17 police station of such an entity and beat anyone whenever they felt like

18 it?

19 We will prove that this was not the case, that this was not

20 possible. And we shall call witnesses who will provide evidence of this

21 viva voce. We will prove the contrary. We will prove that the so-called

22 prisoners in Siroki Brijeg were in fact not prisoners at all, because they

23 spent more time visiting the bars in Siroki Brijeg, and this is something

24 that we will prove too, and their request which was to return from Ljbuski

25 to Siroki Brijeg, they wouldn't have asked to return if they hadn't had it

Page 8947

1 so good there. They slept in the building, in which the Defence -- half

2 of the building was the Defence Department, the civilian part of the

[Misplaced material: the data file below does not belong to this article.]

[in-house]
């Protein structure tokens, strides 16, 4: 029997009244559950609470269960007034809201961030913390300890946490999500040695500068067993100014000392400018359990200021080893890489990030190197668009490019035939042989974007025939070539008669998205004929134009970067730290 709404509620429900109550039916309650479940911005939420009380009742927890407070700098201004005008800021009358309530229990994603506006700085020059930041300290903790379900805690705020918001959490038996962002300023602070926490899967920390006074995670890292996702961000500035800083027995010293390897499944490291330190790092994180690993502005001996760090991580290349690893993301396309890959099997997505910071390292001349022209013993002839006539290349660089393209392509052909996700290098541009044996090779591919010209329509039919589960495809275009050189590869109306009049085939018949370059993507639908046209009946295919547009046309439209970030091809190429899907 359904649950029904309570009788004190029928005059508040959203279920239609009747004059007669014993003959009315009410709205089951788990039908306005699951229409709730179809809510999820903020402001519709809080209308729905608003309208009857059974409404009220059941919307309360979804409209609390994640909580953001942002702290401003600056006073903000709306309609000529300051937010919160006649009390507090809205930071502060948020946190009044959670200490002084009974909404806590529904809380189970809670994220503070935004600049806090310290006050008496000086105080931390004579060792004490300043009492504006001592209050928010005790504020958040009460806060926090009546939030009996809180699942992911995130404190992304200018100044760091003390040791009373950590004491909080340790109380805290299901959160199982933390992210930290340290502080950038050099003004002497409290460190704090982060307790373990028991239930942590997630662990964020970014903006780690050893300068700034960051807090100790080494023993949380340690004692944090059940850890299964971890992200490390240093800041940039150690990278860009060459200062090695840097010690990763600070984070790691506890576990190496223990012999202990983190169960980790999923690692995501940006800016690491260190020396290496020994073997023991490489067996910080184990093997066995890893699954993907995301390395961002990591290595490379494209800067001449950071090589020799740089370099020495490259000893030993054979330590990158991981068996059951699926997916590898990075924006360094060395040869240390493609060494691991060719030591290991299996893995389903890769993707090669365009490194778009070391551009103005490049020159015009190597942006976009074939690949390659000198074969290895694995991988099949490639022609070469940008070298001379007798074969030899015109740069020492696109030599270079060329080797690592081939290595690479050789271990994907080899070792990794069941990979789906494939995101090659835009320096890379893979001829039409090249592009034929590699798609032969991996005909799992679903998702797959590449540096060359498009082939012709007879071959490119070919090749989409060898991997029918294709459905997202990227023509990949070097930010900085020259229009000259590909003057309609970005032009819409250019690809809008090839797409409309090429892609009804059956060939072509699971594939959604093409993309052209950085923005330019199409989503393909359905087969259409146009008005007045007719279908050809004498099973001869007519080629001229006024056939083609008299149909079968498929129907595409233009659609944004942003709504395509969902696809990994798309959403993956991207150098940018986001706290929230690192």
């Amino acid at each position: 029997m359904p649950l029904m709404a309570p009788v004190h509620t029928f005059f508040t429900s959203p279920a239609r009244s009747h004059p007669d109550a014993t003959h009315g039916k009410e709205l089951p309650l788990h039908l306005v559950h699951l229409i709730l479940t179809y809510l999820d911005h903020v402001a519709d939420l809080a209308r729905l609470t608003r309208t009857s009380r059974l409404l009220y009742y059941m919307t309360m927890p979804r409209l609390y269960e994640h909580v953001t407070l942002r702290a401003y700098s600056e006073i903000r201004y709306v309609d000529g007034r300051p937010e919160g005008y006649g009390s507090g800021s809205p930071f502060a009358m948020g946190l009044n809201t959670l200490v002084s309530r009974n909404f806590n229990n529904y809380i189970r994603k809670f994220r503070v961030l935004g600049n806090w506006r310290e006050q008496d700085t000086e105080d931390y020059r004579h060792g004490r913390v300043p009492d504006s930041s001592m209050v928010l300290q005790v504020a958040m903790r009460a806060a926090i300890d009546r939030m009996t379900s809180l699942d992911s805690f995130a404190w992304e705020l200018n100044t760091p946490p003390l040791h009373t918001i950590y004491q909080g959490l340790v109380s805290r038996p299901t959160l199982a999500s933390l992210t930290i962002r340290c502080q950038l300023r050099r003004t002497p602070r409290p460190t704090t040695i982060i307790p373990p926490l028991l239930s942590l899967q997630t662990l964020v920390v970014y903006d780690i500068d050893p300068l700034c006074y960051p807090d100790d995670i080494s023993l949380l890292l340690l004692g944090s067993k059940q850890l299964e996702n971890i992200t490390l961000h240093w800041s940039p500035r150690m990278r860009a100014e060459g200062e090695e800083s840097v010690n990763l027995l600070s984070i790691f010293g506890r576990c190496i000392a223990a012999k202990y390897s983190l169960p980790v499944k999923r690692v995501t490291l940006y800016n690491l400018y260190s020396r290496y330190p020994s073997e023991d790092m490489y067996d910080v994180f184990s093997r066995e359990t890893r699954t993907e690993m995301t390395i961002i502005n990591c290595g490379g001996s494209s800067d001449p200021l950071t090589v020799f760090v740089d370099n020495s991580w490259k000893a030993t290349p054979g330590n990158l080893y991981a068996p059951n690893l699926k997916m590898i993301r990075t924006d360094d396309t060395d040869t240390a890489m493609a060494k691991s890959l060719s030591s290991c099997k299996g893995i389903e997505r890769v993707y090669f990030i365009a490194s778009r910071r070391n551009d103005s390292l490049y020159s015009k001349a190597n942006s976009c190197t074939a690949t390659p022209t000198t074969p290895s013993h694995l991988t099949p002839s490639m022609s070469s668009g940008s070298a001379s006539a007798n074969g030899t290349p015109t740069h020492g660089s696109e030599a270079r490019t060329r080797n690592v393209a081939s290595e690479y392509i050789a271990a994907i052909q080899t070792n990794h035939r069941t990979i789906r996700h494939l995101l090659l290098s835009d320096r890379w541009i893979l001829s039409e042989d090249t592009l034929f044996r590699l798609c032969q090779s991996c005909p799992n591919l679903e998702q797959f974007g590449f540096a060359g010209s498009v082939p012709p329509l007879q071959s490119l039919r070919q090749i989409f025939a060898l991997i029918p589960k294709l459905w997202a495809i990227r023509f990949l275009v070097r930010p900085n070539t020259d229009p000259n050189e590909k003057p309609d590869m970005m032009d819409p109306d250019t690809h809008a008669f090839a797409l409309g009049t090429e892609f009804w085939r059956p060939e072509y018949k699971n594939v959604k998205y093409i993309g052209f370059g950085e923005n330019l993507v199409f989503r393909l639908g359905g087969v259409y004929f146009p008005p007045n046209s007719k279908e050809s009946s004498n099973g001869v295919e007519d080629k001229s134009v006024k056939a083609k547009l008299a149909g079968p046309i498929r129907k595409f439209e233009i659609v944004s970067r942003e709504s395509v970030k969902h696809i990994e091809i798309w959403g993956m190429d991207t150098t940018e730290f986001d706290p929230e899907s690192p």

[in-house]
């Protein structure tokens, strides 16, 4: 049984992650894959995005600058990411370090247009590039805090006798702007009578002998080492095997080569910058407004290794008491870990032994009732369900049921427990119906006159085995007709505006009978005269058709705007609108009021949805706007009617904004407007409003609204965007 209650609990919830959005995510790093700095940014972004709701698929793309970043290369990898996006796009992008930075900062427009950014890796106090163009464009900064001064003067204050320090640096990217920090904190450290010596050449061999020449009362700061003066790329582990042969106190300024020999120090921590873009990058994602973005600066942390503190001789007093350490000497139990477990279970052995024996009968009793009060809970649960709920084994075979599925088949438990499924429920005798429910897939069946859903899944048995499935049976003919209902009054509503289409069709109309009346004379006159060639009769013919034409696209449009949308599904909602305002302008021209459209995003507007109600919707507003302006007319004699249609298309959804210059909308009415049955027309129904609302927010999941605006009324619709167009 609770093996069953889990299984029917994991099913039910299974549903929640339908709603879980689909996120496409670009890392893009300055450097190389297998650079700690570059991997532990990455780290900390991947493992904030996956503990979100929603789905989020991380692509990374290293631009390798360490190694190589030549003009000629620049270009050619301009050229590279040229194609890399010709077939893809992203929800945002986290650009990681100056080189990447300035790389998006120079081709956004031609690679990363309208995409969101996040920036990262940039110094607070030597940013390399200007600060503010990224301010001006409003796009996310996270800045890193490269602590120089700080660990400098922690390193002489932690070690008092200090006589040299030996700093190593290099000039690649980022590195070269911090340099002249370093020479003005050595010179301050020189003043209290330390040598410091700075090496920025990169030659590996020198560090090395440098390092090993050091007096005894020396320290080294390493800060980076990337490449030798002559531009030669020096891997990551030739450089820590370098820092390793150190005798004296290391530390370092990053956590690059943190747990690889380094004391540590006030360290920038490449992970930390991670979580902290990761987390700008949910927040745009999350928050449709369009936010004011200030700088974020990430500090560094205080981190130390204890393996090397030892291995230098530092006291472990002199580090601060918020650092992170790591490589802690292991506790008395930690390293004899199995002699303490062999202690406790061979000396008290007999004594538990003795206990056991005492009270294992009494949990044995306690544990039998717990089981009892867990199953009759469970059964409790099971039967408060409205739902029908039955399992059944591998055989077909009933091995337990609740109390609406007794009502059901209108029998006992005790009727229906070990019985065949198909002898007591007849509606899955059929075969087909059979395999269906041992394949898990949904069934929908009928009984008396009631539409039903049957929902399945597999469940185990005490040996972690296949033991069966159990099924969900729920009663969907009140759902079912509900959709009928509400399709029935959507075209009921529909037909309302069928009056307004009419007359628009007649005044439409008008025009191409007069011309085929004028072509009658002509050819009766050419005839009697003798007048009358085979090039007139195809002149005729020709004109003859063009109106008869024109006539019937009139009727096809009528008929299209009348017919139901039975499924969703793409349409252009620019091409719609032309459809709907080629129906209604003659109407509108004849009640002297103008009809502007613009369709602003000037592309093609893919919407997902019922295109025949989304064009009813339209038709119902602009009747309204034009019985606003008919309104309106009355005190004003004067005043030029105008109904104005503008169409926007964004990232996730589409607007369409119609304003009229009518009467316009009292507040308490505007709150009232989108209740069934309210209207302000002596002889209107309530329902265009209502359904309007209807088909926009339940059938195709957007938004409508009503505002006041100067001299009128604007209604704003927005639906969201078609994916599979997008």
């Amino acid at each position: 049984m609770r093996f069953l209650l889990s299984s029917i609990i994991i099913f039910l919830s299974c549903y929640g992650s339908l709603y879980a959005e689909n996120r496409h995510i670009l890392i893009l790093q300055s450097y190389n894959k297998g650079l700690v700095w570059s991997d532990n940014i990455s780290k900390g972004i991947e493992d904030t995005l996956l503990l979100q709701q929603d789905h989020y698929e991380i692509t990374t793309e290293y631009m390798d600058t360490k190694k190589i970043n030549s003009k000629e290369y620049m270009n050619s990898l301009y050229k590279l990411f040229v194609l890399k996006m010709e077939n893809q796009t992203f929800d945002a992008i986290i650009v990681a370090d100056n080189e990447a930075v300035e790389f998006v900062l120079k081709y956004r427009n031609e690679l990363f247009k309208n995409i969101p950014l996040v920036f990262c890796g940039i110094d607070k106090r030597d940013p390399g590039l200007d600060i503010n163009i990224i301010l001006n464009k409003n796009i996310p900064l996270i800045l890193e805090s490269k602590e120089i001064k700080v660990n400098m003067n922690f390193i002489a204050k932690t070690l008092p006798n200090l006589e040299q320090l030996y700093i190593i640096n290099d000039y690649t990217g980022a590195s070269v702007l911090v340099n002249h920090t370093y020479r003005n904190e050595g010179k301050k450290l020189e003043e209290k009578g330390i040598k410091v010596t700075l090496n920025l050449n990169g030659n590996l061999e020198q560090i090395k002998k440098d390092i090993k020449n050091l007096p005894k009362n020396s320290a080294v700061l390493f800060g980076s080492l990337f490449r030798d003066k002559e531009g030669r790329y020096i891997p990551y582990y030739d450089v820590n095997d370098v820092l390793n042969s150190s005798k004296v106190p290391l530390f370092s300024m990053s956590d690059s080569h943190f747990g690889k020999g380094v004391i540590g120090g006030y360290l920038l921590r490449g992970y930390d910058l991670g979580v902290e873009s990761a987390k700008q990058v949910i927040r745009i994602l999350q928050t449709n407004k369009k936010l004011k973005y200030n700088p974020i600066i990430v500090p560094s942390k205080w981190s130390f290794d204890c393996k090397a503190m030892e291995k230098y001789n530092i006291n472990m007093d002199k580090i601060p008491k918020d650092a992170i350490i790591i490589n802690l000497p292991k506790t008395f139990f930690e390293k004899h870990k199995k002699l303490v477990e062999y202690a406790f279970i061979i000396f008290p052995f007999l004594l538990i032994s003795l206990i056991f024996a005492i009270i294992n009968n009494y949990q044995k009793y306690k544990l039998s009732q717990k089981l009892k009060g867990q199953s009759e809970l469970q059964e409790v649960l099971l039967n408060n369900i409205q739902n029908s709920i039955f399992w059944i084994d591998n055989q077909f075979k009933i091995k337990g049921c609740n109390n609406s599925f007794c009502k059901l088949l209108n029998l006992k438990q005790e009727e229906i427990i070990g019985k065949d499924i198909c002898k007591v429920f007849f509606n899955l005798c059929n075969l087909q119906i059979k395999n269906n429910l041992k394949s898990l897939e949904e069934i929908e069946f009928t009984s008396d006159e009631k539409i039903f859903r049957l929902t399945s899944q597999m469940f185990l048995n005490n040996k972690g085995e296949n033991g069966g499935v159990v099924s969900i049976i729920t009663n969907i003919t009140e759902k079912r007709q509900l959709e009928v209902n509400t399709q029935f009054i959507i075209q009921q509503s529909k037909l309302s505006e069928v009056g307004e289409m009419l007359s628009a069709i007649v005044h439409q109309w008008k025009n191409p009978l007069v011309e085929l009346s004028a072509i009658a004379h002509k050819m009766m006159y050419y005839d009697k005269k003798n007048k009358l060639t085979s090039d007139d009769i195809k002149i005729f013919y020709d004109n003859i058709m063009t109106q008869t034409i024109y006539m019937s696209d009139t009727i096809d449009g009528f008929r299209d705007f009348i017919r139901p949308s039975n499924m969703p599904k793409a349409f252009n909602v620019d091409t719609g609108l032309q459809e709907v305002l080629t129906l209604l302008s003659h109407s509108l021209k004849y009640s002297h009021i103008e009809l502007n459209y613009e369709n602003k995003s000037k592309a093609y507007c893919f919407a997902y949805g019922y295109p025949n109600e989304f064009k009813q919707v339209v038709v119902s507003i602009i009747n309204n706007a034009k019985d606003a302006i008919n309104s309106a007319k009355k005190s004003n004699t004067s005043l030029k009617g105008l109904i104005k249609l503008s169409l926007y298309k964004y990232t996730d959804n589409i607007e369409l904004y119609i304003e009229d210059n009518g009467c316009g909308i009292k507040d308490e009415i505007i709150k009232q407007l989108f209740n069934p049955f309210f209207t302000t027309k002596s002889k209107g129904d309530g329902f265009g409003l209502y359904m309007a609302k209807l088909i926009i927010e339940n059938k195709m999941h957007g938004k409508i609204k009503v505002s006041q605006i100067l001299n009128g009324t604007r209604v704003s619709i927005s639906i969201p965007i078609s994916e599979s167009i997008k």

3 municipality, which had to deal with military and mobilisation issues and

4 other issues, and in the other half of the building, the other half was

5 inhabited by prisoners. They ate the same food, they smoked the same

6 cigarettes, and you will hear that. They were protected by the Home

7 Guard, and they were not able to -- who were not able to do anything else

8 because of their age. And they will come here and tell you viva voce how

9 it was for them. And there were jokes going around in Siroki Brijeg.

10 They would say, "They are prisoners, they are carrying the guards' rifles,

11 and the drunken guard is on their backs." And this is something that

12 really happened. You will hear about this.

13 We will now show and provide irrefutable evidence that my client,

14 Mladen Naletilic, never entered the police station in Siroki Brijeg and

15 never arrived in Brkovici, but I'm not going to talk about this because

16 the Prosecutor didn't talk about this very much either, so there is no